It was when he holed a three-metre birdie putt at the 142-metre par-three 15th that Woods effectively shut out the field but he credited his chasing pack for pushing him all the way.

“James (Nitties) and Greg (Chalmers) back there were playing well, and obviously Cameron (Percy) today could have got off to a quick start. So it was one of those things where you had to make some birdies early, and I was able to do that and I kept it going for most of the day.”

Chalmers, the 1998 Australian Open Champion and current USPGA Tour player, managed some early birdies to keep in contention but near misses for birdie at 14 and 16 proved costly. Despite his runner up finish the West Australian was pleased with his performance and the atmosphere that the tournament had provided for the players all week.

“Even though I finished second, I’m thrilled he was here, I wish he would come every couple of years,” said Chalmers.

“It’s been a pretty fantastic week with the crowd and the atmosphere we had as golfers, it was like a football crowd brought to the golf.”

“That was special, very exciting and it made you play better – it certainly did for me, anyway.”

Adelaide’s Adam Bland’s 67 was the best of Sunday’s rounds while two former Masters champions, Craig Spence, the 1999 winner and Aaron Baddeley (2007) both matched Woods’ 68.

Defending titleholder Rod Pampling fired a final-round 73 to finish equal-14th at minus-four overall.

Victorian Alistair Presnell finished on five under for the tournament in a tie for 12th place and continues to hold the number one position on the Australasian Tour Order of Merit. 

With five events remaining on the 2009 Schedule in the race for the Norman Von Nida Order of Merit Medal, Presnell, winner of the 2009 Moonah Classic is on top with $223, 212, just over $29,000 ahead of second placed Michael Sim ($204, 087) with Steve Alker third ($181, 058) and Greg Chalmers fourth ($153, 000).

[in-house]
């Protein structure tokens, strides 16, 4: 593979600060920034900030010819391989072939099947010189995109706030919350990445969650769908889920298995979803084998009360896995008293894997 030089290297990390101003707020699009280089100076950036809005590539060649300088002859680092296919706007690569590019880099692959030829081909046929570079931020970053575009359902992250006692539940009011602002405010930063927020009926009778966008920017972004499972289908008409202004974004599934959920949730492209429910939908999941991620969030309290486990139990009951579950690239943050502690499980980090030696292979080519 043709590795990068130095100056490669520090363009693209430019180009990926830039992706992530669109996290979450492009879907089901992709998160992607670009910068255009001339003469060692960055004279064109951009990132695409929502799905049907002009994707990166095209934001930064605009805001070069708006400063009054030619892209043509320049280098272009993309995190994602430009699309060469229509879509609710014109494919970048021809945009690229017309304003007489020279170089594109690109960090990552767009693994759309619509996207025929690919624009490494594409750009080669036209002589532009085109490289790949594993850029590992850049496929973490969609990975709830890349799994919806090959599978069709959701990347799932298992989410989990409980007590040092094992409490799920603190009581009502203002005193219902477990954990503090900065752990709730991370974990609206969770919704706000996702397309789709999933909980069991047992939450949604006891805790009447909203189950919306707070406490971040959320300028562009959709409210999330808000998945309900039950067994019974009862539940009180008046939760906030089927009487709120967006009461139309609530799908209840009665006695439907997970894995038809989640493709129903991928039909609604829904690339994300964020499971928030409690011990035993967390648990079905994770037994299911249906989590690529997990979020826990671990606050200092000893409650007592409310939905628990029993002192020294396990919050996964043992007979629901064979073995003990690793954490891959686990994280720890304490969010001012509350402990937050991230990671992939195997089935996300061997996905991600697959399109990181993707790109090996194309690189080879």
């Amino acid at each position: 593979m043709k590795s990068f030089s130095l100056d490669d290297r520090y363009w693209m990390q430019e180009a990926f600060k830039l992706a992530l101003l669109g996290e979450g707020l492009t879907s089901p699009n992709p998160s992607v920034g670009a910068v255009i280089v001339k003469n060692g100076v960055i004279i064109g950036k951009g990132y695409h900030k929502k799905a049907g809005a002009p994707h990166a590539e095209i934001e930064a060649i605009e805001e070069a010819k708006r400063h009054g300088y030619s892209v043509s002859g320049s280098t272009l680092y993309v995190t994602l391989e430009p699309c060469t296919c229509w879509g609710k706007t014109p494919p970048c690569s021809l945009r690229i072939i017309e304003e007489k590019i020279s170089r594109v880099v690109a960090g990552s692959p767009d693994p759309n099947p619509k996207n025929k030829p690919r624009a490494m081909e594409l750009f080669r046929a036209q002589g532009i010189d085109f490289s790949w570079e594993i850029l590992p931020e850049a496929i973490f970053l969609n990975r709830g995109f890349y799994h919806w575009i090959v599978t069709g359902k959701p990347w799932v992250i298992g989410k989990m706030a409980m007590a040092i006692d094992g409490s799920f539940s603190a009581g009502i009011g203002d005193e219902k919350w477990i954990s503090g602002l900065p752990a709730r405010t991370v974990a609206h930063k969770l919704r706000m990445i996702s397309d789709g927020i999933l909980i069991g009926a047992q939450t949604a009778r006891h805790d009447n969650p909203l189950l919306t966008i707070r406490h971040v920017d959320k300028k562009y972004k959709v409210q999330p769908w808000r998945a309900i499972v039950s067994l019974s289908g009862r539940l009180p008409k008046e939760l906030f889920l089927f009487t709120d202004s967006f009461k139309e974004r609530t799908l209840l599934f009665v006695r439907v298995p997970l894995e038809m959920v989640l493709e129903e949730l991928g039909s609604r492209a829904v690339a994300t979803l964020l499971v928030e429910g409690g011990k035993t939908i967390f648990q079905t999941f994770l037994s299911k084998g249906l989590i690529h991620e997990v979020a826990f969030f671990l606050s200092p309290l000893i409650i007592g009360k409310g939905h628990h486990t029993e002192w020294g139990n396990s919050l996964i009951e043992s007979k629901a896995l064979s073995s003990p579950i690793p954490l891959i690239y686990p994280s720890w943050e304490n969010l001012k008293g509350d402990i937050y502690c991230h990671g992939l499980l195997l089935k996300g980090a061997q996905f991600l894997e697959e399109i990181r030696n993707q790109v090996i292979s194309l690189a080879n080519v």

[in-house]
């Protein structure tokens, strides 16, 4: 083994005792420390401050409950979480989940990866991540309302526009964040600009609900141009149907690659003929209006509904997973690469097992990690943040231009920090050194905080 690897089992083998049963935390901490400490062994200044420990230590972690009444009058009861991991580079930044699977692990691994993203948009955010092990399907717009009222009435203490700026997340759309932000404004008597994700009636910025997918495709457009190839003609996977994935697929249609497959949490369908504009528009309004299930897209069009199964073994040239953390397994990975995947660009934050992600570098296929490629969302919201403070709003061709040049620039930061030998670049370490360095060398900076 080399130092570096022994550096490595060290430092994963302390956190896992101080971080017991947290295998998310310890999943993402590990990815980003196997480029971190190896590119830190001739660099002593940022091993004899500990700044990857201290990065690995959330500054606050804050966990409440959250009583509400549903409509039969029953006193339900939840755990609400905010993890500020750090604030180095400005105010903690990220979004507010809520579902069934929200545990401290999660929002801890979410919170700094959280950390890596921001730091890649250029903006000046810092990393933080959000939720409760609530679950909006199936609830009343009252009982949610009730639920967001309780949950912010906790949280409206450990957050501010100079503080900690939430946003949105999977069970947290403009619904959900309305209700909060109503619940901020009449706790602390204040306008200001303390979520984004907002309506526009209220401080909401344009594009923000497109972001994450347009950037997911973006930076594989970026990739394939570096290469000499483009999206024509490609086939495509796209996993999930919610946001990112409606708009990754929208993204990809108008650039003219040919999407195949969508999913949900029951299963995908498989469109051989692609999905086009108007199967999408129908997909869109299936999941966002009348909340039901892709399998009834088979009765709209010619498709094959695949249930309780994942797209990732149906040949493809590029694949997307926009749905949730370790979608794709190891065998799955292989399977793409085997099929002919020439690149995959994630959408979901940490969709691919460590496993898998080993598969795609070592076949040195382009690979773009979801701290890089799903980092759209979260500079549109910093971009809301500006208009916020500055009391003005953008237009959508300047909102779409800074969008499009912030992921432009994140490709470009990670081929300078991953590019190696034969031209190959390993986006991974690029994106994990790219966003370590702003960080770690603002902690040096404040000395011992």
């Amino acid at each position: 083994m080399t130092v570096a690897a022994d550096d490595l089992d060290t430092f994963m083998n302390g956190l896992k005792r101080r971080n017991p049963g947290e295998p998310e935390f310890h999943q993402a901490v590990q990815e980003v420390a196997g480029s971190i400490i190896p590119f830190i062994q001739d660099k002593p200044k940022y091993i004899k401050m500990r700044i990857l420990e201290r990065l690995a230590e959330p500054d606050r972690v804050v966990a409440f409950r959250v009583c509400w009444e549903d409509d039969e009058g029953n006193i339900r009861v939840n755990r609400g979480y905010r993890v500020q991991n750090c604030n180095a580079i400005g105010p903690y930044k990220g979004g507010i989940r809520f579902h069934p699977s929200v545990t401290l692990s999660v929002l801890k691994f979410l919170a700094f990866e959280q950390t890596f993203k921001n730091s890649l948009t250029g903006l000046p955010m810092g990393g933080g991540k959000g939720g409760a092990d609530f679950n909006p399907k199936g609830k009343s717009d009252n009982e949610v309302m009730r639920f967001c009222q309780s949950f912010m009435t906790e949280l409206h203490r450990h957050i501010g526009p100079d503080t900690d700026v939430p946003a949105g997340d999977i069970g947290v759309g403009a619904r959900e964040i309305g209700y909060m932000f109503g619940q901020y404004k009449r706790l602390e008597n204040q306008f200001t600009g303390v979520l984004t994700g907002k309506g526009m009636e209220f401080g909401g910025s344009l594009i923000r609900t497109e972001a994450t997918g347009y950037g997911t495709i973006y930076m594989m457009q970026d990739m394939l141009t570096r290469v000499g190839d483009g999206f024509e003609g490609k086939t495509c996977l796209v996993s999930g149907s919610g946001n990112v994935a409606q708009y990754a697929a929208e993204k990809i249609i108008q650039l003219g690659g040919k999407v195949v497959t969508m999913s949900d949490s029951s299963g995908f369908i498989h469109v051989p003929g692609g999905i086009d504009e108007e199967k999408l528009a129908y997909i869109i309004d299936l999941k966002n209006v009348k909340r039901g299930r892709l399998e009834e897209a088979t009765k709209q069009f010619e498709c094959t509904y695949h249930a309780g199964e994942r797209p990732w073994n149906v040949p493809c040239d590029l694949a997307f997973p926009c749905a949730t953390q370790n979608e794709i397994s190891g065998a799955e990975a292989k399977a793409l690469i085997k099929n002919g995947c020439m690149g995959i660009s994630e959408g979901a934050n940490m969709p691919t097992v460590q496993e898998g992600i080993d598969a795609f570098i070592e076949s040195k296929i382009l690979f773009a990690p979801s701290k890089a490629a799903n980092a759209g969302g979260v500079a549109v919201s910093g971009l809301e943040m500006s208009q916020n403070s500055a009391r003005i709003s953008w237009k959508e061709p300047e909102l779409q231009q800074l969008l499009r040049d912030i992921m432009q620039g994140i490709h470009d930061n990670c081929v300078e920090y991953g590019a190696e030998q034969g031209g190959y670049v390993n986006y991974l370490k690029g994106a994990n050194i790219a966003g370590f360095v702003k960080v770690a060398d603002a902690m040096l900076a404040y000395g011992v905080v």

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Brian is an award winning golf writer and is the founder and editor of Australian Senior Golfer. He is a former Sydney journalist who had little interest in golf till he hit his first ball at the age of 49 (and a half). Since then golf has just about overtaken his life. Brian founded ASG in April 2008 and has since covered every Australian Open, Presidents Cups, World Cups and numerous other big men’s and women’s tournaments, spending days inside the ropes with the likes of Tiger Woods, Phil Mickelson, Rory McIlroy, Jordan Spieth, Tom Watson, Fred Couples, Greg Norman, Adam Scott, Jason Day, Karrie Webb, and many others. He has also played in, and reported on, numerous amateur tournaments, particularly senior and veteran events, around the country. Brian is a member of the Australian Golf Media Association and won the award for Best News Report for 2016 - 2017